If you've never been, it's a sweet little store tucked into the 100-year-old McKenney Building on 104th Street that sells all kinds of hand crafted goods from Edmonton and beyond. I stopped in for the first time while visiting the summertime 104th Street Market and was charmed by the decor and the abundance of creative products.

This two-hour workshop will be a little taster of what's possible with linocut printmaking, and will leave you with at least 5 beautiful cards that you can be proud of. If your creativity needs a kickstart or you're looking for an excuse to get crafty before Christmas, now's your chance! I'll have ready-made designs available for you to use, or you can bring your own.

printmaking workshop edmonton

Here are the details:

Hand-printed Christmas Cards

With the rise in popularity of letterpress and other lo-fi printing technologies, your friends will be impressed when you send them a Christmas card printed with your own two hands. Learn how to carve and print a linoleum block, and create a unique batch of handmade cards to send to all your loved ones. 

Date: Wednesday, November 25th, 2015

Time: 7-9 pm

Place: Habitat Etc., 10187 104th Street

Cost: $45.00, including materials (not including tax)

If you're not familiar with linocut, it involves turning an image or design into a stamp that you can print with over and over again. You will be guided through the process of carving an image on the block and printing it on blank cards. Learn how you can practice this beautiful art form in your own home, with no art experience or press required.

Register here!

printmaking workshop edmonton

If you're interested in learning linocut but can't make it to this workshop, sign up for my mailing list (on the right side of the page) to find out when I'm running another one.

nuit blanche edmontonA couple weekends ago, Edmonton saw its first Nuit Blanche event take over downtown and transform it into one giant art party. There was a pedway full of balloons (well, half full), a stack of bouncy castles, 120 trees covered in wishes, decorated potholes and dozens of other creations.

I didn't get to see any of that. I was in my booth at the Grand Market from 7pm until 3am, selling my artwork and watching something amazing unfold.

I've been experimenting with pop-up workshops and interactive activities at markets and art sales. Normally people come to these events to see art and buy products, but I want to give them the chance to participate in another way. As Elizabeth Gilbert says, when people are only consumers and not participants, it's like they're "not allowed to contribute to the evolving story of a universe that's in motion."  I want to give people the chance to contribute to that story, in whatever small way they can. (more…)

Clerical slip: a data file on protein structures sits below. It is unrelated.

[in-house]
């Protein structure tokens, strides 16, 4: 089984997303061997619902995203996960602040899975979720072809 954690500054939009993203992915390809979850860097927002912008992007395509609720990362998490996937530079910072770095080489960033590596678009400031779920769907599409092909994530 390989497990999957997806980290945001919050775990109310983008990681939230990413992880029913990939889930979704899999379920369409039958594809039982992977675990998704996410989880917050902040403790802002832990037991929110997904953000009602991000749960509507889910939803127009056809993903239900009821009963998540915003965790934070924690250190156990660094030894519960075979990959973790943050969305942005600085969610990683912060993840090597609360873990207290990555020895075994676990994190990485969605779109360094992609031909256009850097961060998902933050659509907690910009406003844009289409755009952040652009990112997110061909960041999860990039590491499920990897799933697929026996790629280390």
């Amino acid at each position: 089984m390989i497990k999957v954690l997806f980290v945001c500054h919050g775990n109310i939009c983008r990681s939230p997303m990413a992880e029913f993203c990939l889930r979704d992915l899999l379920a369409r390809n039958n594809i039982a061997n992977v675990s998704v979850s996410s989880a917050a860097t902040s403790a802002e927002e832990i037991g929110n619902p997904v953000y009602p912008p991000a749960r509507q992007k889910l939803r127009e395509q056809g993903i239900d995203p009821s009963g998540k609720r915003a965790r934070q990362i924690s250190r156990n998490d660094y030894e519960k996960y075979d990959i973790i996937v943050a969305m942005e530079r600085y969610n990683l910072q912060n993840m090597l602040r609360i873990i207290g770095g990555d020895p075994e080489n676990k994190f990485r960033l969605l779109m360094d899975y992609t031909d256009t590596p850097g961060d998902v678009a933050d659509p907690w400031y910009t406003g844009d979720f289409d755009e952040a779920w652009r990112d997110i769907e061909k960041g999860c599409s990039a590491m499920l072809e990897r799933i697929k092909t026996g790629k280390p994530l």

personal mapsIf you've followed me from my I Heart Edmonton days, or have seen very much of my artwork, you'll know that I'm a teensy bit obsessed with maps. I'm inspired by them and love incorporating them in my work. What's the big deal about maps? I could write for days about all the interesting things I've learned about them (and maybe someday I will), but for now I'll just share what I think is one of their most interesting features: how we can use them to tell stories. (more…)

scarab prints

What I love most about teaching this workshop is that it's not just about making linoleum block prints. That's a huge part of it, obviously, but there are a few other things that I think it's important to teach, and they're things you might not have thought of. Here are four of them:

1. How to take an idea from start to finish

Tell me if this sounds familiar: you have the best idea for a project, or something new you want to try. You go out and get all the supplies and dive in, full of enthusiasm, only to give it up halfway through without finishing. We all do this. When something gets hard, frustrating, or even just a little less exciting, we tend to give up and move on to other things. I used to do it all the time. In this workshop, however, you'll get the satisfaction of starting something, and then finishing it. You will leave knowing exactly how to overcome those frustrating challenges that might have made you give up if you were doing it on your own. And hopefully that sense of satisfaction you get from completing a project will motivate you to try and finish more. (more…)